On March 2, The Buffalo News ran a story about the “time capsule” assembled by East Aurora and Town of Aurora residents. Packed with letters to future Aurorans, the capsule will be stored in the town’s municipal center, to be opened by the curious in 2068.
I didn’t have a chance to contribute to the capsule. Nonetheless, the story set me and, certainly, other readers thinking about what we would write about, if we could, for those who will come after us. What will they want to know about us? How do we want to be remembered?
All these questions seem to hinge on the state of the world 50 years hence. Environmental crises – many caused by climate change – will probably, then, be top of mind.
According to Cornell University, if we don’t soon drastically reduce our emissions of greenhouse gases (GHGs), then by 2060, 1.4 billion people will likely be climate refugees, homeless and on the move due to rising sea levels, desertification, and water and food shortages. Even as the world’s population approaches 10 billion, its habitable land will continue shrinking. Thus, millions will move to Western New York, with its temperate climate and plentiful water.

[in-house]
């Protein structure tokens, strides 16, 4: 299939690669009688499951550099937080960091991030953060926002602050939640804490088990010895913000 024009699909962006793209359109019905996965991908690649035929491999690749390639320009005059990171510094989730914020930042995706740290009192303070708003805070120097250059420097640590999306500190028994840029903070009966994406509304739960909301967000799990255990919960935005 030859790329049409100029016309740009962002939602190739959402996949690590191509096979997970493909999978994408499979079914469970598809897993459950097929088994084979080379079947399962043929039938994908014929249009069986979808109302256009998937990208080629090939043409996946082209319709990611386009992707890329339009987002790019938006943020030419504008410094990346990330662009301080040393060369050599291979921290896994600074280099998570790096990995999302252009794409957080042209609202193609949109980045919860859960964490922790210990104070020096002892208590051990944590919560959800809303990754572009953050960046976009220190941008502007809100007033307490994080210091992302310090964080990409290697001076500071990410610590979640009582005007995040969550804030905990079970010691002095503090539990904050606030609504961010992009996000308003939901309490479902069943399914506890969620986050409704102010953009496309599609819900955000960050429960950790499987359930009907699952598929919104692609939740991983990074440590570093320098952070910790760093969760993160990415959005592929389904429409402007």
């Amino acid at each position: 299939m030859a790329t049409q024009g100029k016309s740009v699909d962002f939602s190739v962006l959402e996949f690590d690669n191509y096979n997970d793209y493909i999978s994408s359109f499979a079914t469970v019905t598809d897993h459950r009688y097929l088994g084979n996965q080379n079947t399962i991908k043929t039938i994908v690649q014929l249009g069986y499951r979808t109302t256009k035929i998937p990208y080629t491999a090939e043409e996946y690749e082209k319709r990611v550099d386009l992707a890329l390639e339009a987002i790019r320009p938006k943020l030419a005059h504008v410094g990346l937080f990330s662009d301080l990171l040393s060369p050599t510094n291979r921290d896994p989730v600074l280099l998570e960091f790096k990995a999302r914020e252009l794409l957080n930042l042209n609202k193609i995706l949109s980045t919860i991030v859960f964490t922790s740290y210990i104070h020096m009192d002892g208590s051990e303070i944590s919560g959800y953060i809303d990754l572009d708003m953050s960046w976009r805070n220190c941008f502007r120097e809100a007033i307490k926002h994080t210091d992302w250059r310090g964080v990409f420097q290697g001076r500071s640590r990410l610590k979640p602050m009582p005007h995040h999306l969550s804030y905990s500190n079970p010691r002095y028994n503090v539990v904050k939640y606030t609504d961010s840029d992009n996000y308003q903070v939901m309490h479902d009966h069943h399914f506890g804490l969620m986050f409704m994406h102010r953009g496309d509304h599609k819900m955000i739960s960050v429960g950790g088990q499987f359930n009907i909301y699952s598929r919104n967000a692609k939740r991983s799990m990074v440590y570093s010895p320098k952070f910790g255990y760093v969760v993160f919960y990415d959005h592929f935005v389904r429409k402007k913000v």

Aware of these imminent social upheavals, we can be sure future Western New Yorkers will wonder how we sought to preserve their region for them. Did we promote a transition to renewable energy, thereby shielding waterways from dangerous natural gas pipelines, and reducing GHG emissions and coal ash landfills? Did we hold polluters accountable for cleaning up their waste dumps?
And how do we want to be remembered in 2068 and beyond? I’m confident that we’d like to be known as the generation that saw the depletion and pollution of natural resources, and responded through recycling, reducing and reusing, to ensure a sustainable future.
Andrew Hartley, Ph.D.